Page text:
Steven Kotler, co-founder of the Human Flow Genome Project, refers to flow as an “optimal state of consciousness where we feel our best and perform our best,”....In flow, every action, every decision, arises seamlessly from the last. In this state, we are so focused on the task at hand that all else falls away. Action and awareness merge. Our sense of self vanishes. Our sense of time distorts. And performance goes through the roof.”

One of many revolutionary aspects of flow is it's ability to potentially improve every single area of our lives. Many who consistently experience flow states see radical increases in creativity, learning, and of course, performance. As a result, cultivating flow benefits treks into the cold in shorts as much as it does playing music in a heated den.

We hear, perhaps too often, the old clique, “less is more.” But sometimes cliques catch on for a reason. In flow, instead of an expected increase in brain activity, there's actually a decrease. This shows that there's a fine line between rest and relaxation and high energy output.

Interestingly, this mirrors my minimalist approach to the obstacles at the beginning of the article. Rather than exhausting energy by taking practice and obsession to extreme levels, as in past instances, I sought out ways to delegate energy more efficiently. In other words, the practice rate didn't increase past normal levels. If anything, it decreased.

The extra time left over was put into activities such as mindfulness, focus, conscious breathing, physical exercise, and traveling. With the help of all of these techniques, I was somewhat unknowingly searching for the ability to tap into flow.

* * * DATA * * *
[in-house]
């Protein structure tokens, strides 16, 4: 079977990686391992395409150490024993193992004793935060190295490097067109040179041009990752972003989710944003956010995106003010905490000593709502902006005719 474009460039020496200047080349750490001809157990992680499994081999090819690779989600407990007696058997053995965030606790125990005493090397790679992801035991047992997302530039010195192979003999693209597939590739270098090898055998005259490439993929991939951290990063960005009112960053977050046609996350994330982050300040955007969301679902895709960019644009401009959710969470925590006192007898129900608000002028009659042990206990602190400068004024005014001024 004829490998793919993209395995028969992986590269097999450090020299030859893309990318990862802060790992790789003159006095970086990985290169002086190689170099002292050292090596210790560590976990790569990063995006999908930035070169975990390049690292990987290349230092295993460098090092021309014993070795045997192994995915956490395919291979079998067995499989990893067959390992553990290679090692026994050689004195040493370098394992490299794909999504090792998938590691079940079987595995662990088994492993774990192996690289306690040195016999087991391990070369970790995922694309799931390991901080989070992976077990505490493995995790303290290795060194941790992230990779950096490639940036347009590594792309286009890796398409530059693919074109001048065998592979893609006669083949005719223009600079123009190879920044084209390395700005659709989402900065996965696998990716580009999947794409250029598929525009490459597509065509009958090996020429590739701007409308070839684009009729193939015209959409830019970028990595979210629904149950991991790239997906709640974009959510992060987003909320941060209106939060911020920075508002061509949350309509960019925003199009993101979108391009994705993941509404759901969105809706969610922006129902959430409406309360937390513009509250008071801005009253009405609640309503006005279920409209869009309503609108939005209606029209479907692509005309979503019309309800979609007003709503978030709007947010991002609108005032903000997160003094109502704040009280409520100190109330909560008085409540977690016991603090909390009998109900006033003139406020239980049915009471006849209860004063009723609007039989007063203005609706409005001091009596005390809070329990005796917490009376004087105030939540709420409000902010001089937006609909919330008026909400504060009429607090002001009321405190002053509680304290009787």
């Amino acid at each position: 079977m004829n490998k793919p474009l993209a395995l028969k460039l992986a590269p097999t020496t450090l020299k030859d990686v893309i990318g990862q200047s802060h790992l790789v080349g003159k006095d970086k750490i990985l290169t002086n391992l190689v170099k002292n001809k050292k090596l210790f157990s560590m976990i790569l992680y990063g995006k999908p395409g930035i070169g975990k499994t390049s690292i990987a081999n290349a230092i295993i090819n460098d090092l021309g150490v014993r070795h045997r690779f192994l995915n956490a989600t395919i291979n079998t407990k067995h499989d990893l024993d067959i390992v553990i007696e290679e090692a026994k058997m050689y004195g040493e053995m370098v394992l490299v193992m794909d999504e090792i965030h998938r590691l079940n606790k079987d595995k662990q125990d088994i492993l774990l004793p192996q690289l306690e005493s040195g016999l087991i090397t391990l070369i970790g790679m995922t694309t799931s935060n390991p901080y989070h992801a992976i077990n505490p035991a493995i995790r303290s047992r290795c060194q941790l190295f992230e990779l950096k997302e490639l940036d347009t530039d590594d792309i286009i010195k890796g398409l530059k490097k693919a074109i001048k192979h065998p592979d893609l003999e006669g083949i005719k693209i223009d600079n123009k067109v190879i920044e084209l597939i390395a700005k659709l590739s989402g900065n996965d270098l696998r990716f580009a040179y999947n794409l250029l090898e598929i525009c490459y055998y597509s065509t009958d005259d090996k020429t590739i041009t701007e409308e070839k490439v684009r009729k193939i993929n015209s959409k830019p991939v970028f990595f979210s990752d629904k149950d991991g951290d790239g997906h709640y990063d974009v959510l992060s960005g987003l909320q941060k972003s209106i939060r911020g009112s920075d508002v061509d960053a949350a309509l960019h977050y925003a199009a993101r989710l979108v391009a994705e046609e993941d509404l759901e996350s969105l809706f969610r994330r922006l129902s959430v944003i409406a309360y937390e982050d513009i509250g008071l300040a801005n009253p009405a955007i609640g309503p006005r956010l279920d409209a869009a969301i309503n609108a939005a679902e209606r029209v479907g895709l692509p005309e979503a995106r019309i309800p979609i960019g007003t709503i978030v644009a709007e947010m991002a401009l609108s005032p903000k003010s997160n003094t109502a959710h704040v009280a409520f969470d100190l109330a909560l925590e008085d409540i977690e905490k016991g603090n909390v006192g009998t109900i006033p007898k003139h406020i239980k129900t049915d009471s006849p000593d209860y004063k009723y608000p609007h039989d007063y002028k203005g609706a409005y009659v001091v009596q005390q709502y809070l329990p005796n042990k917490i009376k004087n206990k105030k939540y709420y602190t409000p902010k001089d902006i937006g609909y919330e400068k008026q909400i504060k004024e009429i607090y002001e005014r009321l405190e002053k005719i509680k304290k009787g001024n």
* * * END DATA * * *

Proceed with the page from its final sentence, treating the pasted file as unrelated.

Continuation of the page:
If we spend less time on something, though, then we lose effectiveness, right?

It turns out, research suggests flow can enhance human effectiveness and productivity up to at least five times more than normal levels. The number sounds strikingly familiar. If flow really was at the center of my cold hike, it's no wonder that I found myself up to 4 times more effective at adapting to the cold than just one month prior. And I haven't even scratched the 5x surface yet.

Imagine the enormous implications of a work culture where 3 days a week results in much more activity and productivity than the normal 5 day 9 to 5.

Another intriguing aspect surrounding the nature of flow states is its ability to speed up the learning and adaptive processes. It doesn't matter if it's golf, painting, chess, or human relations. Name it, and flow brings about a new level of ease and understanding, even in instances where we're complete beginners.

It's as if flow sits somewhere near the heart of learning and evolution itself.

Sometimes, it can be difficult to know why we naturally excel in some areas of learning but struggle in others. What's more, it can be frustrating when lessons acquired in one subject don't seem to carry over across the board.

An education that gravitates around flow strikes at the core of learning. It connects the dots. It not only helps us to discover our passions and ace school subjects, but it also equips us to deal more effectively with the changes life throws at us outside of the classroom.